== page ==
September 19, 2017

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OFIFC SURVEYING THE LANDSCAPE OF INDIGENOUS ARTS IN ONTARIO

OFIFC SURVEYING THE LANDSCAPE OF INDIGENOUS ARTS IN ONTARIO

Photo: Panelists Andre Morrisseau and Bonnie Devine

The OFIFC will be holding another event at the Thunder Bay Art Gallery on May 14, 2015, which will be an opportunity for artists to network, build new relationships, and introduce people to their work.

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In March 2015, the first of two community conversation starters took place at the Art Gallery of Ontario sponsored by the Ontario Federation of Indigenous Friendship Centres (OFIFC) and the Ontario Arts Council (OAC).  The gathering was designed to provide a platform for artists and stakeholders to discuss ways, “to connect, collaborate, and simply celebrate what’s happening now [in Indigenous Arts], and what could be happening tomorrow”. Renee Thomas-Hill led with a traditional opening and a panel of artists and art supporters spoke about the current Indigenous arts scene. Artists, stakeholders, and allies wrapped up with a series of talking circles to engage community artists and finds ways for the OFIFC to assist movement forward for Indigenous Artists.

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Sid Bobb, co-founder and co-artistic director of Aanmitaagzi, a multi-disciplinary professional artist-run company serving artists and community members from Nipissing First Nation moderated the panel. Speakers included: Penny Couchie, co-founder and co-artistic director of Aanmitaagzi, David Eddy, Chief Executive Officer of the Vancouver Native Housing Society (VNHS) which uses social enterprise practices to promote community economic development and who built Canada’s first Aboriginal Art Hotel and Gallery; and Andre Morriseau, a member of Fort William First Nation who has served on many boards of directors including the Ontario Arts Council, and the ImagineNATIVE Film + Media Arts Festival.

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Left to Right: Panelists Paige Restoule, Penny Couchie, Andre Morrisseau, Bonnie Devine

Discussion about transformation raised concerns about barriers for established writers to obtain grants to produce new works. Many of the artists spoke about supporting one another and taking the initiative to build self-sustaining projects by working together. The afternoon panel centred on emerging artists who shared their journeys about their arts practices. Delores Chum, a leatherworker who teaches beaded moccasin-making shared about learning to facilitate moccasin-making workshops; the co-directors of Blue Earth Photography showed some of their latest works which they hope will improve the self-esteem of community members through creating positive imagery, Jayli Wolf a singer/songwriter spoke about her journey with her music; and Cass Gardiner a documentary artist, filmmaker, and photographer spoke about her experiences showing films at festivals across Canada.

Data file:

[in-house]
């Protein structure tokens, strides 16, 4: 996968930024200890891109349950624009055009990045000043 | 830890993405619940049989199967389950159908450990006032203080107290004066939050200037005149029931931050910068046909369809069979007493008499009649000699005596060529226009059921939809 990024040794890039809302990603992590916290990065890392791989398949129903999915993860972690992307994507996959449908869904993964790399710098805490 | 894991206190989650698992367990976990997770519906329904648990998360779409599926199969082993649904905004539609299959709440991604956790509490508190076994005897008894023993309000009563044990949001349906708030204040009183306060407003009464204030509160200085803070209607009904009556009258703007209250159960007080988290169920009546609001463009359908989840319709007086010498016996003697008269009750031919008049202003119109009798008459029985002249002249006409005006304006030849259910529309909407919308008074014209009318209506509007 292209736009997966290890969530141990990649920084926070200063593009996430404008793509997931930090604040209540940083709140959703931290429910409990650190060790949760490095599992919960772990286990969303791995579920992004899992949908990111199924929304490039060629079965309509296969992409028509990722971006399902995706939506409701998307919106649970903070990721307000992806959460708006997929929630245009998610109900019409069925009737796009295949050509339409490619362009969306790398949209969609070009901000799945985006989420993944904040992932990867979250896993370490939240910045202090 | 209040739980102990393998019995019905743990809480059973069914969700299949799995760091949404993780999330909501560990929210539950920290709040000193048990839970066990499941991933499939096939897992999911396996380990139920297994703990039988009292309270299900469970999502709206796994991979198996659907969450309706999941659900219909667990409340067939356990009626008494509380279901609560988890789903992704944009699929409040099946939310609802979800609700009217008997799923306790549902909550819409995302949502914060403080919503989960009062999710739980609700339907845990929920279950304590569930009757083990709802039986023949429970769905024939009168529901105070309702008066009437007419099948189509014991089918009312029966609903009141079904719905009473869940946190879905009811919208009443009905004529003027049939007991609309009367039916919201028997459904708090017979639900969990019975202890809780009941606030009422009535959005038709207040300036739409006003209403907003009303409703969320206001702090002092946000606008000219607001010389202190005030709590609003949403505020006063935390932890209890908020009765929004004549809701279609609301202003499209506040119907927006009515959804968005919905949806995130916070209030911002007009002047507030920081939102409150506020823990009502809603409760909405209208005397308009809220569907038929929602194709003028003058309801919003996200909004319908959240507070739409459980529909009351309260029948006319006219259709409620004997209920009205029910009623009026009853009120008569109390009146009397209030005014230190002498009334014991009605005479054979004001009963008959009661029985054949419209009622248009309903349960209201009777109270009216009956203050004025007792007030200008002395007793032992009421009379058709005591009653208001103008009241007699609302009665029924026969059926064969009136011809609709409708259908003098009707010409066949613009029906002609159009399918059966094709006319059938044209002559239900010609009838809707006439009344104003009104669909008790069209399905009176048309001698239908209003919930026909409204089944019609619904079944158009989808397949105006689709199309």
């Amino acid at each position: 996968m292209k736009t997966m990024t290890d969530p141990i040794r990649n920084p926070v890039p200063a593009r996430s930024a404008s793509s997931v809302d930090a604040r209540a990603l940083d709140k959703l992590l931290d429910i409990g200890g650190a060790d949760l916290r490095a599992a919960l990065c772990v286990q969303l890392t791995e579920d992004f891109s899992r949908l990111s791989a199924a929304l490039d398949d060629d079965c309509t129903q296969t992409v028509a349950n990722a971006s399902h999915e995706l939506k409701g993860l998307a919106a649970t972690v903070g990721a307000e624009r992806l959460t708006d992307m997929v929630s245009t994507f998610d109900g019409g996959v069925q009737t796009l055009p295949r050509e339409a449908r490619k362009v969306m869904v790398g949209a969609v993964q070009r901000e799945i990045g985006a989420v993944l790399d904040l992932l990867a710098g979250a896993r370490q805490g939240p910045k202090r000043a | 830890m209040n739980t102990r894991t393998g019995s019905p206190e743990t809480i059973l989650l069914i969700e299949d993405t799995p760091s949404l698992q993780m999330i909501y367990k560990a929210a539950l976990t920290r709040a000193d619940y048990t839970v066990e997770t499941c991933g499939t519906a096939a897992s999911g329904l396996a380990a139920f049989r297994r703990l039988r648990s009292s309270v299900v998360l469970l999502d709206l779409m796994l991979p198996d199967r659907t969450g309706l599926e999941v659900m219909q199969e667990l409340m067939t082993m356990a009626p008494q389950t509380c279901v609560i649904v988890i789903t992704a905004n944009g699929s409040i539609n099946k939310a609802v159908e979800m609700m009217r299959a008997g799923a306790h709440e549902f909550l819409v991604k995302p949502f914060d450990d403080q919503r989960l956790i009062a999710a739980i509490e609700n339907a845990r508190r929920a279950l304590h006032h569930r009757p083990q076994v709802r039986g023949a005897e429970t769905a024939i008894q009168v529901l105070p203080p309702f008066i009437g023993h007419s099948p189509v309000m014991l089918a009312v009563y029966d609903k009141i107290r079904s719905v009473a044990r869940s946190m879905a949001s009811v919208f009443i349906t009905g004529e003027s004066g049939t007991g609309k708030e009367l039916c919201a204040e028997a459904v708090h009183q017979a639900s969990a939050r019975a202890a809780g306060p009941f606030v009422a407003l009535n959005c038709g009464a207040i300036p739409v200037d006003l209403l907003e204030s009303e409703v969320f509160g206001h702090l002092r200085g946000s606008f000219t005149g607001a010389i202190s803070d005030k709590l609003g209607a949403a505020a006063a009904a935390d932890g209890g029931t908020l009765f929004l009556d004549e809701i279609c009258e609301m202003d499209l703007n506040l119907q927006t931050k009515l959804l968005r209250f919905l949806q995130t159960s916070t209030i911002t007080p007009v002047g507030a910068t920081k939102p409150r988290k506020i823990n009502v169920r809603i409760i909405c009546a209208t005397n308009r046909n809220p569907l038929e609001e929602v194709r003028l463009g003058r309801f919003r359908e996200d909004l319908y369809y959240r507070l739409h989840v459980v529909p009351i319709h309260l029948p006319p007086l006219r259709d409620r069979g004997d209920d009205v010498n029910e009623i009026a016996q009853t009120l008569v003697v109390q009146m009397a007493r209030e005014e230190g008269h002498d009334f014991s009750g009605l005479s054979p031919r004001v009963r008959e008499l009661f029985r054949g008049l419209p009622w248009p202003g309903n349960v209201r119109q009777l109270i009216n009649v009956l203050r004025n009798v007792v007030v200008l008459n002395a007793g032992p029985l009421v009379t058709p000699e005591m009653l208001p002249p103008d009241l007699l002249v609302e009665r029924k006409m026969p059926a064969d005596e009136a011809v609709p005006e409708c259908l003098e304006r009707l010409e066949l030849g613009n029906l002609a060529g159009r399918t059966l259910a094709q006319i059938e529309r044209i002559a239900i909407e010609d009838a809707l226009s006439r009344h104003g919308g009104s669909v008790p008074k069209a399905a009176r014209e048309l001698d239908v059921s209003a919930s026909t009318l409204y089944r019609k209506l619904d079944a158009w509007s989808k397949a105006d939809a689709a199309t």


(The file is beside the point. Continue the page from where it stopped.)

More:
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Left to Right: Panelists France Trépanier and Sid Bobb

The OFIFC will be holding another event at the Thunder Bay Art Gallery on May 14, 2015, which will be an opportunity for artists to network, build new relationships, and introduce people to their work. The project coordinators hope to provide strategies, ideas, and solutions to improve the Indigenous Arts scene with innovative ways that assist in gaining exposure, increasing sales, and accessing supports for community artists.

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Left to Right: Panelists Paige Restoule and Penny Couchie

Artists, participants, and attendees will have the opportunity to receive a copy of the final gathering report. Project facilitators are encouraging all artists and participants to continue the discussion in respective locations. To find out more about the project contact: Patty Chabbert at patty.chabbert[at]gmail.com or call 705-358-1034

Photos by Blue Earth Photography

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About The Author

S. Amy Desjarlais

Amy Desjarlais is Ojibway/Potowotomi from Wasauksing First Nation. In 2003, Amy founded, EarthTALKER, a magazine focused on women and families. In 2008, Amy is the recipient of the FNTI/Ryerson University Practicum Award for Theory of Interconnectedness - An Indigenous perspective on political decision-making. Amy has an MA in Culture & History; her thesis, Emptying the Cup: Healing Fragmented Identity, explores an Anishinawbekwe (female) perspective on historical trauma and culturally appropriate consultation and is published by the Centre for World Indigenous Studies’ Fourth World Journal. Amy recently published her first non-fiction full-length book, Starblanket – A mother’s gift to her son. When she is not writing, Amy facilitates cultural workshops and drum circles. Amy is also a hand drummer and singer.

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1 Comment

  1. Carl Brandan

    Sounds like a great event!! I would love to know what the outcome was with this, can you share the report when it’s complete? I am also so disappointed to have missed it! I wish these events were better advertised! So happy you brought it to our attention; kudos Muskrat! 😀

    Reply

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